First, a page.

Drug treatment may be suggested to reassure the patient or to anticipate new crises. It takes at least 3 months to get feedback on the treatment and its dosage. You will then need a follow-up appointment at least once a year with a neurologist, ideally every 6 months. After consultation with the neurologist doctor, the patient should allow himself 2 years to see if, with the treatment, there are seizures or not. Then, a reduction in treatment will be logically possible. There is no need to want to change treatment even after several years if the patient feels he has a good quality of life. The question of a change of treatment generally arises in the woman who wishes to have a child.
2) The impact on the psychological sphere and the daily life of the epileptic person
It is important to distinguish newly diagnosed epilepsy from drug-resistant epilepsy.
What can cause an epileptic seizure? Here it is necessary to distinguish the cause from the provoking factor.
The cause could be a brain abnormality for example, a genetic abnormality or a very specific cause related to a situation (eg severe dehydration) called situational epilepsy.
A provoking factor could be a chronic lack of sleep, alcohol withdrawal or heavy alcohol intake, stress… A poor lifestyle does not necessarily lead to an epileptic attack, but when you have epilepsy, you have to have a healthy lifestyle.
For drug-resistant epilepsies, there is also epilepsy surgery. To be eligible, you must have partial epilepsy, a well-defined area of epilepsy and that this area has no impact on essential functions (motor, language, etc.).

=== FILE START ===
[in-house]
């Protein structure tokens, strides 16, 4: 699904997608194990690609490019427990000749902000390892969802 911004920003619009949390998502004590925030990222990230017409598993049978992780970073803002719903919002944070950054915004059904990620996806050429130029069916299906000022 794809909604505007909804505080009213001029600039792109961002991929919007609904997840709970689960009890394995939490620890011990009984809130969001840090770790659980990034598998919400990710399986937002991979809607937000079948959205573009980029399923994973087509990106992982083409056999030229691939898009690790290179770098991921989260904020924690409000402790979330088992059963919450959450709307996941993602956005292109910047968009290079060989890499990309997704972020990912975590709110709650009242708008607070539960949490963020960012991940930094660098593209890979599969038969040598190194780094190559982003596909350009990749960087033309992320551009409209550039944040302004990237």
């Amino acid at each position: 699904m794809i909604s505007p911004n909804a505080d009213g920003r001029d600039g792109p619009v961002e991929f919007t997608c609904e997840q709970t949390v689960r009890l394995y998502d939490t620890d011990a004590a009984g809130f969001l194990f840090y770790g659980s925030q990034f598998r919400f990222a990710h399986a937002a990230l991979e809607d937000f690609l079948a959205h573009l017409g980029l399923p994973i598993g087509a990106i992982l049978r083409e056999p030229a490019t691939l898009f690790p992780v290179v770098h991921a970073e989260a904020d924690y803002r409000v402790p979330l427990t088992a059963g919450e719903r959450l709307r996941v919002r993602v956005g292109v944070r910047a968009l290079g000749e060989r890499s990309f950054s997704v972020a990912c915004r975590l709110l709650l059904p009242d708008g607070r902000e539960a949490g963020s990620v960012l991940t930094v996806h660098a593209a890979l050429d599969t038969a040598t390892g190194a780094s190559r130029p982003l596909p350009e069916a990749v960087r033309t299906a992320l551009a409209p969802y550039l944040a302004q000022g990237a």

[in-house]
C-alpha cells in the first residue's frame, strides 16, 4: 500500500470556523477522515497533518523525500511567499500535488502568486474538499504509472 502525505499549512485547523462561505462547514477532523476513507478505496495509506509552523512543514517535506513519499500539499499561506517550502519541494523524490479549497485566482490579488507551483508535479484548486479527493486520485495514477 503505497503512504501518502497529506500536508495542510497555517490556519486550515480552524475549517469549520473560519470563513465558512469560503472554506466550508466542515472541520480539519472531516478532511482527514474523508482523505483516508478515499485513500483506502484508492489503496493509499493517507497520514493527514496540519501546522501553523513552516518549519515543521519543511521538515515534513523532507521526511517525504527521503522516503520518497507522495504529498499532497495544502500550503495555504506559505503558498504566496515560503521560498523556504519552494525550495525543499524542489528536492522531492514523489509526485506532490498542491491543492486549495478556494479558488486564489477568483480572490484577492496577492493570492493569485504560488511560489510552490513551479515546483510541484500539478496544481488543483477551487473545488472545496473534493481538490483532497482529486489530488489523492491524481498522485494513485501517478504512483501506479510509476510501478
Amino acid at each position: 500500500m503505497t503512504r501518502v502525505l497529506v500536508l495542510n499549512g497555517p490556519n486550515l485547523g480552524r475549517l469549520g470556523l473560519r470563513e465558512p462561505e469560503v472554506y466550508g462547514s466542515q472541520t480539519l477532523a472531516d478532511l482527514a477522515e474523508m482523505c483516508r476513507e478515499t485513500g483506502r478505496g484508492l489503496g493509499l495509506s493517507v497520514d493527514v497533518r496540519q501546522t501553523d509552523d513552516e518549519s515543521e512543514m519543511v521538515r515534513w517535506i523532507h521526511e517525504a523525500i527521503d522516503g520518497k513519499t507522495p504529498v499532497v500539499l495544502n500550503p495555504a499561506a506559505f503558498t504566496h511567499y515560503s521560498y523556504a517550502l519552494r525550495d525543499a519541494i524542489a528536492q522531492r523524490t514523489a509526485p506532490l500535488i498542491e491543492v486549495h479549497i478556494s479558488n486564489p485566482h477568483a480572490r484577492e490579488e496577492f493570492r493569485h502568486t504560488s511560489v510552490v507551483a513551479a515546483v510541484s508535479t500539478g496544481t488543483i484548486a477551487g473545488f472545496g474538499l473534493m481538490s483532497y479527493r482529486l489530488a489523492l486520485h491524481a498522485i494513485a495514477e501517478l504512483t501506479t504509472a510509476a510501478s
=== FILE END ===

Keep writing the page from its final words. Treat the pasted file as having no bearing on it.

For all situations, professionals give advice and they are not there to forbid the patient anything. These are recommendations to facilitate the daily life and quality of life of the person with epilepsy. To do this, as patients, you should not hesitate to give as much information as possible to the professional who follows you in order to consider together the best solutions to improve your quality of life. Of course, the age of the patient is important. The people seen in consultation do not have the same obligations in life whether they are children, adolescents or adults, so it is important to share your concerns about the current and upcoming situation with the professional who is required to follow you. .
Epilepsy has psychological repercussions. The patient feels a sense of vulnerability because he lives with the fear of a new crisis at any time. He must also consider whether he should tell his friends, colleagues or employer about his epilepsy. Depending on the form of epilepsy that the person has, it is more or less easy to tell others about it. The patient is free to talk to whomever they want. It is quite understandable that the patient does not want to talk about his illness, it is something that affects intimacy and it is normal to wonder if he really wants everyone to know his weak point.
Epilepsy can also very quickly marginalize because certain activities will not be recommended for the patient, such as swimming, climbing or driving. Which can be very difficult to accept as a teenager or young adult. It can also have a negative impact on romantic relationships, which will feed a feeling of lack of self-confidence for the patient. In serious but unfortunately frequent cases, the epileptic patient will tend to present a depression more easily because of the negative consequences on the psychological sphere.
The person with epilepsy and those around them must be reassured. If possible, we should also raise awareness about epilepsy among the people with whom the epileptic patient interacts. Explain the disease and above all make it clear that the person living with epilepsy is not just about their epilepsy.